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Products - Barcode Labels

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(for RFID tags click here )

In this section we describe how to choose the barcode and RFID tags to use with our systems. We also supply software, scanning hardware, system design and configuration, and pre-printed labels.

On this page we cover:

Barcode label material, symbology and common application errors

Barcode Labels


1 - Introduction

A barcode is a label which contains some of its information in barcode format. In most cases, the content of the barcode is also printed in human readable format.

Barcodes allow the user to quickly and accurately record information that is unique to a particular item. When paired with SageData software that allows user input of real time data (location, status, user ID, etc.), the scope, accuracy and productivity of many data collection tasks is greatly increased and with it the quality of the business decisions based on that data.

The scanners used for these differing tasks vary depending on the environment, the quantity of information to be collected, and the rate at which it must be collected.

2 - Materials & Security

Barcode labels can be printed on a variety of materials including paper, polyester, fabric and aluminium.

Barcodes

Labels can be printed on tamper resistant materials, which make it impossible to remove a label and place it on a different item. We offer pre-printed labels with or without serialized numbering.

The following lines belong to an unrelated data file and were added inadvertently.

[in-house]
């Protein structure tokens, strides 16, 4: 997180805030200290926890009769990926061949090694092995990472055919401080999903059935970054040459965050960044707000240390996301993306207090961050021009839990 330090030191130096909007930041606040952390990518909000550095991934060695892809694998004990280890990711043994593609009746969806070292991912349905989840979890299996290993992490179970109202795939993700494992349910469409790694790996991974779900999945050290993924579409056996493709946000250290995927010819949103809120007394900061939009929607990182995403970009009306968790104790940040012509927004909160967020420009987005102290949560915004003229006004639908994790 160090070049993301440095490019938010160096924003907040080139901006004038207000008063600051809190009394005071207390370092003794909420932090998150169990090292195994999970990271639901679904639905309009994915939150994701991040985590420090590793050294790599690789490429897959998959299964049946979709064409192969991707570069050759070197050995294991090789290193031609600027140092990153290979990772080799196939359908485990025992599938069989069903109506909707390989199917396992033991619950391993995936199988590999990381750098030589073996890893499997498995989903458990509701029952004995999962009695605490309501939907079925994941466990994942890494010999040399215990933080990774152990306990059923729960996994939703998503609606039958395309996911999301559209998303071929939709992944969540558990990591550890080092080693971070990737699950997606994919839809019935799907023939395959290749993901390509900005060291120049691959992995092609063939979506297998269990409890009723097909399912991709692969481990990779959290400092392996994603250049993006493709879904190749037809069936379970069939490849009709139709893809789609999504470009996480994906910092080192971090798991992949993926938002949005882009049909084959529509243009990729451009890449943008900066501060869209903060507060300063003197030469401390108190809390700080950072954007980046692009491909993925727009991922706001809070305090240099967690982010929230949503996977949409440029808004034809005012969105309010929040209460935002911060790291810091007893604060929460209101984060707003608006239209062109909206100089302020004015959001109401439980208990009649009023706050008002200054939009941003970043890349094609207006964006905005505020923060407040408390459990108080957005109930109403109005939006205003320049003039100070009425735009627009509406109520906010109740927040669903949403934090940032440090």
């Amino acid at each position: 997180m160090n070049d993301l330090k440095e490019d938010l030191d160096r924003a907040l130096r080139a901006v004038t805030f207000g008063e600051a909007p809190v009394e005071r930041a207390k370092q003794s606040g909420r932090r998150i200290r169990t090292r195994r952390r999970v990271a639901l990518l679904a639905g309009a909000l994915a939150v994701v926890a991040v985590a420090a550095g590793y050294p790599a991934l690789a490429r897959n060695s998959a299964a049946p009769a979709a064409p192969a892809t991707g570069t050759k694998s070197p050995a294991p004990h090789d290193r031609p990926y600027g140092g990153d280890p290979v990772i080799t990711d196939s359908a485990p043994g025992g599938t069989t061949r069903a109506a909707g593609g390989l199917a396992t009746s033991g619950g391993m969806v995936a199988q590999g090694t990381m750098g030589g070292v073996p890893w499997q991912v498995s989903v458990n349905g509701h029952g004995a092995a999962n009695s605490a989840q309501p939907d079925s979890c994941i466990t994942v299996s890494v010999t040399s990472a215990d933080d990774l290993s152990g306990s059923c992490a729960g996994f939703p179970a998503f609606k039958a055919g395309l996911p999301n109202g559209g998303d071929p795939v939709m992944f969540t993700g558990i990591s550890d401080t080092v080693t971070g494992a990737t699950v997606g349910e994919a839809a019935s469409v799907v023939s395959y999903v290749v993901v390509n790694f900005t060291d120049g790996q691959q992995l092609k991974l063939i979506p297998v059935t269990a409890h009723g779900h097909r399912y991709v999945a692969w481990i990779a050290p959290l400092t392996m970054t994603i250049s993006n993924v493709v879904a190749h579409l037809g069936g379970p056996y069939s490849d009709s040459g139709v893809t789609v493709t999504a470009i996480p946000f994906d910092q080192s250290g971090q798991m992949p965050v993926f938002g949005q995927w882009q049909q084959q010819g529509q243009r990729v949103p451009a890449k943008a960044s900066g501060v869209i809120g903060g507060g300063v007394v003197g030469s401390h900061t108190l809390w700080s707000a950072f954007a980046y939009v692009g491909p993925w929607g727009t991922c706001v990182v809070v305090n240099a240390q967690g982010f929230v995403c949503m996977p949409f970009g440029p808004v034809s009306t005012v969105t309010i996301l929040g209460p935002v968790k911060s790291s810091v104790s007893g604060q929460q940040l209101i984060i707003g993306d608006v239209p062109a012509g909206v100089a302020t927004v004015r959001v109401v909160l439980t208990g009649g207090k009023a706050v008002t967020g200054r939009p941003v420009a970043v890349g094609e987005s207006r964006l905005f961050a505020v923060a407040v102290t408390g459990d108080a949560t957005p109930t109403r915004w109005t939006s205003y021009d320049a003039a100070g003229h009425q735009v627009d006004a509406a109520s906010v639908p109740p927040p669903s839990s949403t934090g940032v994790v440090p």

Click here to request a quotation for pre-printed barcode labels or blank label stock.

3 - Symbologies

There are over 70 different barcode symbologies available but only a few are widely used today. Think of the different barcode symbologies as a different font that you would use on your printer. Options include:

- Code 128 - A modern all purpose code
- Code 39 - A solid and robust code, similar to code 128, still in common use.
- UPC - The code we find on our groceries. Not recommended for other industrial uses
- EAN the European version of UPC

How to choose the best barcode symbology for your application? Contact SageData directly to find out which would be best for your application.

4 - Common Errors

There are a number of errors made in the implementation of barcodes. The most common are:

Quiet Zone

All bar codes require a "quiet zone" of white space to prevent the reader seeing a wide black bar at the beginning and end of the barcode. This can be difficult to diagnose, as the labels will scan properly when on the roll or if placed on a white surface.

A black and white problem

Barcodes are intended to be printed as black stripes on a white background. Any other combination is operating outside the specification and the success of a scan is down to luck. We recommend that if colour is required for identification, it be applied as a strip above or below the barcode.

Squeezing too hard

A fairly common problem occurs as the numbers in a system increase and the barcode gets longer, which may mean less quiet zone (see above). Alternately, as the bars (and spaces between them) become thinner, the barcode becomes more difficult to read. Solution - use a different symbology - or a longer label!


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SageData is based in Ottawa, Ontario, Canada.

We design, supply and support systems built around RFID, Barcodes and Handheld computers.

For further information, or for advice and assistance with your application, contact Doreen Garvin or Trinity Joseph.

Click here to reach SageData by email.

To reach us by phone:
from outside Ottawa, dial 1-888-838-1067
from Ottawa, dial 613-225-4404


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